Today is the birth anniversary of Jane Jacobs, renowned figure in urban planning, and her work is so relevant to daily life and in particular in the context of the CPM’s reverses in West Bengal.
She fought till the nineties of her life for democratization of our urban life, particular life on streets. She was not against the motor car as such but she was a resolute campaigner against motor car dominance. Either motor cars strangulate us with their unrelenting growth or we check their dominance.
She was not a Marxist and this is one of the grouses of Marxists against her. It is argued that her ideas have been incorporated by neoliberalism. But the point is the little struggles her work has triggered in many parts of the world are very important for sustaining of democracy. Today is the birth anniversary of Jane Jacobs
That is where the CPM factor comes in. The struggle for land acquisition for Singur car plant of Tata’s Nano car marked the beginning of the end of the 34 year old CPM rule in Bengal. It fought for a completely wrong cause and the failure of Nano after shifting to Gujarat is a further testimony to this.
Tomorrow is also the birth anniversary of Marx but we will come to that later.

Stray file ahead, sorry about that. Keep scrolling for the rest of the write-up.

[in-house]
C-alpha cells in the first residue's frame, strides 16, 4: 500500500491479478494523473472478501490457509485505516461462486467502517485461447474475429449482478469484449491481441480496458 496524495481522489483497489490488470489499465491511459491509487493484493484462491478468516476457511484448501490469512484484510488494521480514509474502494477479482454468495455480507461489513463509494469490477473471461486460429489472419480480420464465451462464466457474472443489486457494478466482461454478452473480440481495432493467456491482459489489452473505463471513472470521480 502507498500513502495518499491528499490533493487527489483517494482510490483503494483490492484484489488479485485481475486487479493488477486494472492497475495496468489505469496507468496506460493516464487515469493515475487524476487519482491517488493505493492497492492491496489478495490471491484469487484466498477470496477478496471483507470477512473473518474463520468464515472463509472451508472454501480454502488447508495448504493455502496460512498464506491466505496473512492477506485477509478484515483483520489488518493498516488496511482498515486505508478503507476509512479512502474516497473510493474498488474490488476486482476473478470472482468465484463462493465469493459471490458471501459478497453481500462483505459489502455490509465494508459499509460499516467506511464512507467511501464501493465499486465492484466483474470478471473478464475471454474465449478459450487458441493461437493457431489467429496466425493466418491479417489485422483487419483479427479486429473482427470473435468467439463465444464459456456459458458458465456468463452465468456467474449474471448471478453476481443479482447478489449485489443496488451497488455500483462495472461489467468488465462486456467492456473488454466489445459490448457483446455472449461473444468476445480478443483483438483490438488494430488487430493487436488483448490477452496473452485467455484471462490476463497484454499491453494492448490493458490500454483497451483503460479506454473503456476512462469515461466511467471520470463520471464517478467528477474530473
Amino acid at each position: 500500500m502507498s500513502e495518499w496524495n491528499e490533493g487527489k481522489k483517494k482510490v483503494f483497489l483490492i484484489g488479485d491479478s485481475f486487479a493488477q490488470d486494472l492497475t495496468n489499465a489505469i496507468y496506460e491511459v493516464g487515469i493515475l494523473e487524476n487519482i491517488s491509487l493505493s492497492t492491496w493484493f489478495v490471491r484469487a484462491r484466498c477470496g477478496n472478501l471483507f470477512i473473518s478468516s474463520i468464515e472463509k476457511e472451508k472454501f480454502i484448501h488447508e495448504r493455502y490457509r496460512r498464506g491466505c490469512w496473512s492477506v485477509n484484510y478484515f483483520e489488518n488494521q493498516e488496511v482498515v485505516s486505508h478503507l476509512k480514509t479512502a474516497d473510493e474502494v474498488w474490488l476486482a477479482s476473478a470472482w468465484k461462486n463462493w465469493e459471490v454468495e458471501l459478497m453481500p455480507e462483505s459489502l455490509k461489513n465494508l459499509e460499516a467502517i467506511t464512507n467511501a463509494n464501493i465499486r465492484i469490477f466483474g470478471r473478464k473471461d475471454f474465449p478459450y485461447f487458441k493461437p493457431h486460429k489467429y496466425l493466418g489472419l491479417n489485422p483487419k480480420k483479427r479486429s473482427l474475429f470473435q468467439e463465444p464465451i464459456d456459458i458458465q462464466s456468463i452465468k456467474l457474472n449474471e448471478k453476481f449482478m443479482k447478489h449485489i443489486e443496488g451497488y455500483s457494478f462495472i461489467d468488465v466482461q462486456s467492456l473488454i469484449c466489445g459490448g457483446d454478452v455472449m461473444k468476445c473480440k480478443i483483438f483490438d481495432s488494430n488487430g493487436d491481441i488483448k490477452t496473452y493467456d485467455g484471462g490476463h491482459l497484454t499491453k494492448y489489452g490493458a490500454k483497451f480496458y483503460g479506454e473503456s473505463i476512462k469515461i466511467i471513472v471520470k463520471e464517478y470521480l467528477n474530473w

Since we are on urban planning, let us take the example of Oscar Nieymeyer, an outstanding , world renowned architect of buildings in the new capital city of Brasilia in Brazil and a lifelong Communist, active as an architect when past 100 years of life.
The planner for the new city was Lucio Costa but it is Oscar’s name that comes to mind mainly when one thinks of the new city.
The city is now a world heritage site , it is spectacular but in practice unfortunately it is not at all people friendly, not democratic. It is too car dependent, not walkable, bad for pedestrians. No wonder Simone Beauvoir, the noted feminist author, complained about this aspect.
Oscar was a close friend of Castro and was president of the Brazilian communist party for four years from 1992. Today is the birth anniversary of Jane Jacobs
But he argued that architecture and planning could not solve urban problems, the party can do that at the political level.
Unfortunately, though the Communists had excellent theory they were short on implementing that is one reason for setbacks in different parts of the world.
As for Marx. He really thought of basics , had his ear to the ground.. He thought not only about economic and political life and revolution but other basic issues like agricultural soil. His work on how capitalist agriculture degrades the soil is highly relevant for the agricultural crisis in India, particularly soil erosion in Punjab where there is heavy exploitation of the soil.